The Brave New World of modern portfolio theory was supposed to produce a more scientific approach, but in fact, it underestimates market risk in several ways, thus leading customers to take on too much in the way of risky products. It also allows salesmen to bamboozle customers with their supposedly superior knowledge and intimidating jargon. Even so, the industry didn’t have to wind with widespread looting particularly since Pace’s and Weissman’s strenuous resistance of pressure to stuff their accounts shows that even a lot of well-paid Wall Street professionals want to do right by their customers even when their organizations don’t.

Too much of the finance business has become a classic lemon market. And if George Akerlof is right, the end result is that as bad drives out good, more and more customers steer clear of those markets altogether. Financiers are confident that they are invaluable, but we’ve had successful economies with far smaller banking and investment industries. So perversely, if regulation doesn’t reverse financial services industry hypertrophy, the fraud and grifting eventually will.

Benjamin Pace and Larry Weissman v. Deutsche Bank 05-28-2014

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41 comments

  1. Clive

    The TBTF I’m personally aquatinted with is winding down its Trust division (this process is rather drawn out as you can’t just dismantle a Trust and even transferring it to another Trustee is convoluted and potentially incurs legal risks to the party trying to offload its legacy responsibility; nevertheless, the Trust division is effectively closed to new business and is under a standing order to wind itself down).

    Why ? Because the TBTF cannot ensure that culturally, managerially or ethically it is fit to operate with a fiduciary duty. It knows that, eventually, someone somewhere will not be able to fulfil its responsibilities as a Trustee. It’s not a question of pricing power or profitability (both of which are actually quite healthy). It recognises that it has lost (forever?) the capability.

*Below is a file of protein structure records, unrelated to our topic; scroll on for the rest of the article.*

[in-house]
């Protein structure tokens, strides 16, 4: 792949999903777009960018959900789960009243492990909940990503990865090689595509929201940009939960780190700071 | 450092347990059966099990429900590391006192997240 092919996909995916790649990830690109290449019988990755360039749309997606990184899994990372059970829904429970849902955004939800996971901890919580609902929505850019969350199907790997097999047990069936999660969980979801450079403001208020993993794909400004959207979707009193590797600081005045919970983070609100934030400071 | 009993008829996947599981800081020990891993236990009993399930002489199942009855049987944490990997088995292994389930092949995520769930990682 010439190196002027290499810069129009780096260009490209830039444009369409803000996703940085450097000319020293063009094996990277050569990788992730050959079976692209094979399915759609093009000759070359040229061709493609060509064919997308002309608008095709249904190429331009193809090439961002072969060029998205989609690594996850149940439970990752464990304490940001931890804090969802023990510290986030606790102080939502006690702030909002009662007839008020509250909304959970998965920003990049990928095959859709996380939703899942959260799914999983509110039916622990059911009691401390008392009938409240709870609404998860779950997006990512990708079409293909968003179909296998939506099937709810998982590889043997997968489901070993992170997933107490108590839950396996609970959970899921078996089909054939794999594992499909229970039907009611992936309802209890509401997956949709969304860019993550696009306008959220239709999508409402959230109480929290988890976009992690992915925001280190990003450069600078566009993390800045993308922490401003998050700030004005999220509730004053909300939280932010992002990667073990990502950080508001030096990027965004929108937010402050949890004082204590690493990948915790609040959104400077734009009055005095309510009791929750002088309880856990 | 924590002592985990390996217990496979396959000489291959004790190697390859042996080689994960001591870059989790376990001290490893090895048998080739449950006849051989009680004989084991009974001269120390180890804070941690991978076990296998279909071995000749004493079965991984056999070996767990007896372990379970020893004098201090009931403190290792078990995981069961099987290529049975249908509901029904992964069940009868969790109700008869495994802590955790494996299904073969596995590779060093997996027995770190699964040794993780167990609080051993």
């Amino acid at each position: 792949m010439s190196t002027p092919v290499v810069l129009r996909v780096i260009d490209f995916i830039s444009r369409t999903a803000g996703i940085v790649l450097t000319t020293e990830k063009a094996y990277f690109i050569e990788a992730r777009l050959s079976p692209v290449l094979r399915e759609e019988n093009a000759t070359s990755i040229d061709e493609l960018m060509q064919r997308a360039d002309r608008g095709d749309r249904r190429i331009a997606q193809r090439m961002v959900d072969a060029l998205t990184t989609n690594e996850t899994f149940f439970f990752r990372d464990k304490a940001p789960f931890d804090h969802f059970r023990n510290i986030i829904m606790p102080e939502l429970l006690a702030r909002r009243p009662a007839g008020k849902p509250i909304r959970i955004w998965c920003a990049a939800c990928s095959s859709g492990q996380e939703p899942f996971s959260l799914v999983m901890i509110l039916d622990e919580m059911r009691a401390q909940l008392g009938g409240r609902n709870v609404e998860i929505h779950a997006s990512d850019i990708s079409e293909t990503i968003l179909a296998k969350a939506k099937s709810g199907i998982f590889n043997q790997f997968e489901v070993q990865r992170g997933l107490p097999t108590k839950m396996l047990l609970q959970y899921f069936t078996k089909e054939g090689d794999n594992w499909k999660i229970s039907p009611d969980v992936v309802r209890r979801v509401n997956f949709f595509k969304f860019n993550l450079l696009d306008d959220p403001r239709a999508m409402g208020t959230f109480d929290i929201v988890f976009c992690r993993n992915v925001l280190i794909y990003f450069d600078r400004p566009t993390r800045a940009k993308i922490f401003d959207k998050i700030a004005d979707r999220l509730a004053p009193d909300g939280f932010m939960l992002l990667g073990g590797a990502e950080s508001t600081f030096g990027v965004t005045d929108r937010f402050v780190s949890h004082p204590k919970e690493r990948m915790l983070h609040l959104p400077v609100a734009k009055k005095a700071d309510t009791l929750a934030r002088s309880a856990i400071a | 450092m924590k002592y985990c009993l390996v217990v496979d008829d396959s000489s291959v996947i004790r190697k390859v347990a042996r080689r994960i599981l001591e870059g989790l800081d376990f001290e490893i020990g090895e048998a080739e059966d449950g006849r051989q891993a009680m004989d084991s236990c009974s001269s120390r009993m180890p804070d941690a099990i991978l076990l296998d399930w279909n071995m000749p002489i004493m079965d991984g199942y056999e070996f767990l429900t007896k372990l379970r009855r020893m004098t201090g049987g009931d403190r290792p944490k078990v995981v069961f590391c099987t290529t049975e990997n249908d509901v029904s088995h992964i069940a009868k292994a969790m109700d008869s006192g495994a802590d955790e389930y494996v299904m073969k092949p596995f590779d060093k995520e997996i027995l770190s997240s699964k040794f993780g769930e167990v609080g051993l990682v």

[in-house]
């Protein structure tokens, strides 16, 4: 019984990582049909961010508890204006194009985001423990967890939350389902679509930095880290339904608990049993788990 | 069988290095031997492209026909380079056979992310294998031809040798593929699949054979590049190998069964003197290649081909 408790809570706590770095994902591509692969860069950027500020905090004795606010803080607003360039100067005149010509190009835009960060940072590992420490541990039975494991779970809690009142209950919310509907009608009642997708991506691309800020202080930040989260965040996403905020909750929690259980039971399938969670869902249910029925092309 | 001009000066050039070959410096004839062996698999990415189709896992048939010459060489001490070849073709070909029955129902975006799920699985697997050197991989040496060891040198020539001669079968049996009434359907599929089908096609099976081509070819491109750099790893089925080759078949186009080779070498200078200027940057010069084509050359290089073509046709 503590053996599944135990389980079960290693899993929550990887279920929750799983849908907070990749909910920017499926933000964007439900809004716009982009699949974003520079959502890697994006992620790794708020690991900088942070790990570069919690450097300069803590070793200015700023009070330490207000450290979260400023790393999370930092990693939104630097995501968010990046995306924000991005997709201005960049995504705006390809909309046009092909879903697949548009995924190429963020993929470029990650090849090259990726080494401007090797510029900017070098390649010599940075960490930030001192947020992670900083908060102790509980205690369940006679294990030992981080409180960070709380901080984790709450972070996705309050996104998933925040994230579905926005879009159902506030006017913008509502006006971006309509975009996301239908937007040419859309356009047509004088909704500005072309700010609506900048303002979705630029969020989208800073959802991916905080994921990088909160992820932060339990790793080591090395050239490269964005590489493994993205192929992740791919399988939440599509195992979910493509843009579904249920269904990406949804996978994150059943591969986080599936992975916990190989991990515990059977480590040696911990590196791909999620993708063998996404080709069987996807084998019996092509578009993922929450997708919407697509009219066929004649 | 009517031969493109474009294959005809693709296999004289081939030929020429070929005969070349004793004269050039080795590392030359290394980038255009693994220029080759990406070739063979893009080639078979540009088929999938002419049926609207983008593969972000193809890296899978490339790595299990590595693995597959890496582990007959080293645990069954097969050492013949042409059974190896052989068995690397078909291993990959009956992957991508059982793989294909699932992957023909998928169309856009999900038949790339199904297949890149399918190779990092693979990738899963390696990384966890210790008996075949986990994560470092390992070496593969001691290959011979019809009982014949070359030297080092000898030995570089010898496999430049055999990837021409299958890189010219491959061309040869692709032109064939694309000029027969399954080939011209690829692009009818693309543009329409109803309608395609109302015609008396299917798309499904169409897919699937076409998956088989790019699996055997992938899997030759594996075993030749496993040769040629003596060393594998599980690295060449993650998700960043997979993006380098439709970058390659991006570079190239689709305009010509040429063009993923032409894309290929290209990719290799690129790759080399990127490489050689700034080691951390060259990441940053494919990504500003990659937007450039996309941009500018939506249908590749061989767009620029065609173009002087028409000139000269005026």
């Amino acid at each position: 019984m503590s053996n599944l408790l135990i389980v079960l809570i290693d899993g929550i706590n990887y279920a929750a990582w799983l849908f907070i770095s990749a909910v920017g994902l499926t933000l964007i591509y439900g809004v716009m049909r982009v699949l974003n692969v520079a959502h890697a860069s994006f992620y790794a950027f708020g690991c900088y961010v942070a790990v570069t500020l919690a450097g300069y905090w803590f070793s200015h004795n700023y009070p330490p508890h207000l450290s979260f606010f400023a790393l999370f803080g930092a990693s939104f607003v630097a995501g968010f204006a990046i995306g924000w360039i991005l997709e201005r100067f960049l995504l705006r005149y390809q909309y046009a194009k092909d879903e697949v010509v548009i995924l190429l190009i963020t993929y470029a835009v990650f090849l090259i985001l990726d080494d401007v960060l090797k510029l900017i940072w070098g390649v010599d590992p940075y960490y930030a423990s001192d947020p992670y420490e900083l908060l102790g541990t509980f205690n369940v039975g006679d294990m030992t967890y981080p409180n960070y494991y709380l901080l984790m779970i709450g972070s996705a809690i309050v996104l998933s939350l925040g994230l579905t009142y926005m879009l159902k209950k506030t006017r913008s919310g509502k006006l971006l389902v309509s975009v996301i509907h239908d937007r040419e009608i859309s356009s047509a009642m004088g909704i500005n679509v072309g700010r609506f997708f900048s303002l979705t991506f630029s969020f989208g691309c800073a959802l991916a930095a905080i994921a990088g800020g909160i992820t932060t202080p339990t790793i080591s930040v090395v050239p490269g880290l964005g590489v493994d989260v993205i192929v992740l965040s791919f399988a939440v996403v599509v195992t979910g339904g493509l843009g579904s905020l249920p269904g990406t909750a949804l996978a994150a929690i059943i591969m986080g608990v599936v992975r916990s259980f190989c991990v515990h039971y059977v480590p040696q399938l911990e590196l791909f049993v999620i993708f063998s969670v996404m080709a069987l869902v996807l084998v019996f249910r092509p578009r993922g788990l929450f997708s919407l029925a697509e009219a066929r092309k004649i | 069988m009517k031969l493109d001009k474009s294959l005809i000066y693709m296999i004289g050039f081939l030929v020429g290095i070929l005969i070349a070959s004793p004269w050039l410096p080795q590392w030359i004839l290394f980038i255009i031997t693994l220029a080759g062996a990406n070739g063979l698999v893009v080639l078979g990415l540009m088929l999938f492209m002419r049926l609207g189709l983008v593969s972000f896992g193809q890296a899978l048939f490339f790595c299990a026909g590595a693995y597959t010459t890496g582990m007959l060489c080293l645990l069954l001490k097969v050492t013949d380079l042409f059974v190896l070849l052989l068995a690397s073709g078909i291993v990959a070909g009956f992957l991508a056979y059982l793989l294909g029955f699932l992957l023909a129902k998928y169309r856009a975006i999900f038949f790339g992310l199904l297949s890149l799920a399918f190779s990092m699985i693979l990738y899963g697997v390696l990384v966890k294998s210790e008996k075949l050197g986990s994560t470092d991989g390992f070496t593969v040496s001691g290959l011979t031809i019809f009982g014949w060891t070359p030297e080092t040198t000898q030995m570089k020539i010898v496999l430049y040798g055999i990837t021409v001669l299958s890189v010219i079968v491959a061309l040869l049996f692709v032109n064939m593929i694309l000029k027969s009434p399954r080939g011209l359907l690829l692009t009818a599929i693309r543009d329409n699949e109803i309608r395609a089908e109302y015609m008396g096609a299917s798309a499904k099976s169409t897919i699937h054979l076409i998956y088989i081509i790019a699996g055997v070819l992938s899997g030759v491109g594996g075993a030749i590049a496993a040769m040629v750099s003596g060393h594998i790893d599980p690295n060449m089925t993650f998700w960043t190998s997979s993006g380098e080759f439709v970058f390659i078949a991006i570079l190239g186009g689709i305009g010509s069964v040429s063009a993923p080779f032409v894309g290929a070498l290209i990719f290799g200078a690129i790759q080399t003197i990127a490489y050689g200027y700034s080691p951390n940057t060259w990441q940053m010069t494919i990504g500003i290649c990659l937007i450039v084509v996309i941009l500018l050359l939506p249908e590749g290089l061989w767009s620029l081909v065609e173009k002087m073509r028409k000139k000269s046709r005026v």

Yes, it’s small comfort to us little people (and actually, you don’t need to necessarily have megabuck assets, theses days a £5M to 10M trust fund might only generate a smidge above average income if it has to support a minor from “cradle to grave”) that scamming is an equal opportunity crime.

  2. vlade

    I was going to write it in comment to the PE screwing its investors – there it’s a question how much LPs really care, because again, they don’t play with their own money.

    Fiducary duties are something that precious few investor advisers/managers put in the first (or any top) place.

    With rich, I’d say caveat emptor, but with the rest, I long believe that a) investment advisers should be banned (financial advisors, i.e. someone who helps you to do your budget, find the best mortgage or a saving account are ok.. ) as it’s akin to card reasing. b) the only active management investment schemes available to the wider public (MiFID’s retail investors) should be where the scheme’s managers 1) have at least 25% of gross wealth in 2) are not allowed to roll fees into the fund pre-tax 3) have a lock-down period on taking the money out if they retire